Johannesburg - The SA Breweries (SAB) and the Joburg Metro Police Department (JMPD) handed over seven Gauteng-based mobile Alcohol Evidence Centre (AEC) in Dube, Soweto, on Friday.
The handover of the seven Mobile AECs at Dube Vocational Centre in Soweto falls in line with SAB Sharp, a responsible consumption platform from where SAB can direct its efforts to create a more responsible drinking culture in South Africa.
With the mobile AECs, the authorities will be assisted in their fight against drunk drivers across the province with the ability to move around to multiple hotspot zones.
SAB’s director of stakeholder and Government, Mduduzi Lokotfwako, says more interventions are needed to ensure SA roads are safe.
“Together with JMPD, SAB believes more interventions need to take place to make South Africa’s roads safer. Our mission is to partner with traffic law enforcement partners in trying to combat road fatalities. This has been made possible through interventions such as the Mobile AECs,” he says.
According to Lokotfwako, this AEC handover falls in line with SAB’s broader responsible drinking goals, which is a set of programmes and initiatives focused on shifting social norms, consumer behaviours, and business practices.
Developed alongside public health officials, these goals reflect their belief in evidence-based solutions and that independent, rigorous and transparent measurement and evaluation are key to progress.
Since the start of the initiative over a decade ago, AECs have become essential in assisting law enforcement to test suspected drunk drivers and confirming their breath limit using Evidentiary Breath Alcohol Testing (EBAT) and registered medical practitioners.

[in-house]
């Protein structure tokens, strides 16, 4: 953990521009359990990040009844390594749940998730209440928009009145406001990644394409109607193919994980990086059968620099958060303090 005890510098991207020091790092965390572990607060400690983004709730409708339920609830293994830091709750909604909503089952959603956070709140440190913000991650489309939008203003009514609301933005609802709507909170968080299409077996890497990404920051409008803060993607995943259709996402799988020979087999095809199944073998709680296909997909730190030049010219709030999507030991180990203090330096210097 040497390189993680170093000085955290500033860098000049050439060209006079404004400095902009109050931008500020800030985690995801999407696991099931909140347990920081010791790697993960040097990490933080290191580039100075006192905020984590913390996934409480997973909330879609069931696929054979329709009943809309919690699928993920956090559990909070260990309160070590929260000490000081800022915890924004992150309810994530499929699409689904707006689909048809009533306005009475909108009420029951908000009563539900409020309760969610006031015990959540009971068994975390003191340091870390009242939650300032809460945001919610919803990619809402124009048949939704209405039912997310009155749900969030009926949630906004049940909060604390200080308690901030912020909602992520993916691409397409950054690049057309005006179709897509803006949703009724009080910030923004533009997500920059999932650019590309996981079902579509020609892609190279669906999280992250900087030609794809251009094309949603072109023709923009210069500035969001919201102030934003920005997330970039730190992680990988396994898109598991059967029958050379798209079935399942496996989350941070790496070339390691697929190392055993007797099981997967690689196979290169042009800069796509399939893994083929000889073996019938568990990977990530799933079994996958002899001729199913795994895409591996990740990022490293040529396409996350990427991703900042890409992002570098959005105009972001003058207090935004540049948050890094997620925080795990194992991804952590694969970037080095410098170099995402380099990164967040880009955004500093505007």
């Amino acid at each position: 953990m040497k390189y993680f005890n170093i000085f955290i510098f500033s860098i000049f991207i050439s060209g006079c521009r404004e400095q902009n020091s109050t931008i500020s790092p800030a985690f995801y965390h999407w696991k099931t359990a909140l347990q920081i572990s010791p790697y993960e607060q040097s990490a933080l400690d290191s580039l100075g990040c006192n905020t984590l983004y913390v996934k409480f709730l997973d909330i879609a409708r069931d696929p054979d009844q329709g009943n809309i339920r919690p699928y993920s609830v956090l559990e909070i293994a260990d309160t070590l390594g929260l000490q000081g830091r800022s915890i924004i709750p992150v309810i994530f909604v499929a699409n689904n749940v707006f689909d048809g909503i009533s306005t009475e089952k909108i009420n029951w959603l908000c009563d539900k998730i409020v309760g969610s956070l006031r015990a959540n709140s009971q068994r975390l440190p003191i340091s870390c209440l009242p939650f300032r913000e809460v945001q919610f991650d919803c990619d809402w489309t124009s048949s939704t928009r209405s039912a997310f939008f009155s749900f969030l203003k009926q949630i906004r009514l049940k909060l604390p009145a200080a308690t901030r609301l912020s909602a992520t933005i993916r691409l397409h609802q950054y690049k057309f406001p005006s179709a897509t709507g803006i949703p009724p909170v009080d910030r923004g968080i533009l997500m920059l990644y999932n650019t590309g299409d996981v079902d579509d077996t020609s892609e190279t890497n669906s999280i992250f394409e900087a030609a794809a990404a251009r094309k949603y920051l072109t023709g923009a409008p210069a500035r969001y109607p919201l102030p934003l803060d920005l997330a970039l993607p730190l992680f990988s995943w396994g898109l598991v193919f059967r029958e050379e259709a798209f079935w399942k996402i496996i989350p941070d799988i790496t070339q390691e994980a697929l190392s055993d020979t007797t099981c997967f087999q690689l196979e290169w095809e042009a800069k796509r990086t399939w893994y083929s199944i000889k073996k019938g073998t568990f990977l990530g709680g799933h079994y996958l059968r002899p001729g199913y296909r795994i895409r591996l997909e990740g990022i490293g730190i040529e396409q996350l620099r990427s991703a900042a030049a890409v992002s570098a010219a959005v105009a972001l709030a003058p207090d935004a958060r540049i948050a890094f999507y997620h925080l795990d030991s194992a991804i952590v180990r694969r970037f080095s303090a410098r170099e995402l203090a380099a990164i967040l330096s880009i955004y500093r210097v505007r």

The AECs are all fully equipped to also ensure that the evidence is properly collected and admissible in court.
JMPD Acting Chief of Police Thulani Khanyile said: “Our aim is to also ensure that road fatalities are reduced in the City of Johannesburg. Just as much as we want successful prosecution of the offenders. It's also important to note that we are about to enter the festive season, where we see increased incidences of drunken driving and a spike in road fatalities, so the opening of the AEC and the handover of the mobile AEC comes at a perfect time when we can address these issues.”
He added that their goals was to partner with all relevant parties to reduce the harmful consumption of alcohol.
“Our goals are also designed to be collaborative and evolving. Working in partnership with public health bodies, civil society, and governments, we aim to implement evidence-based approaches, uncover new ways to reduce the harmful use of alcohol and act upon them. The AECs are an incredible testament to this approach and prove that it is working,” concludes Lokotfwako.
With 10 brick-and-mortar AECs already handed over to various South African municipalities across the country, these centres make South Africa’s roads safer by empowering authorities to enforce regulations with world-class infrastructure and technology to help process drunk arrests.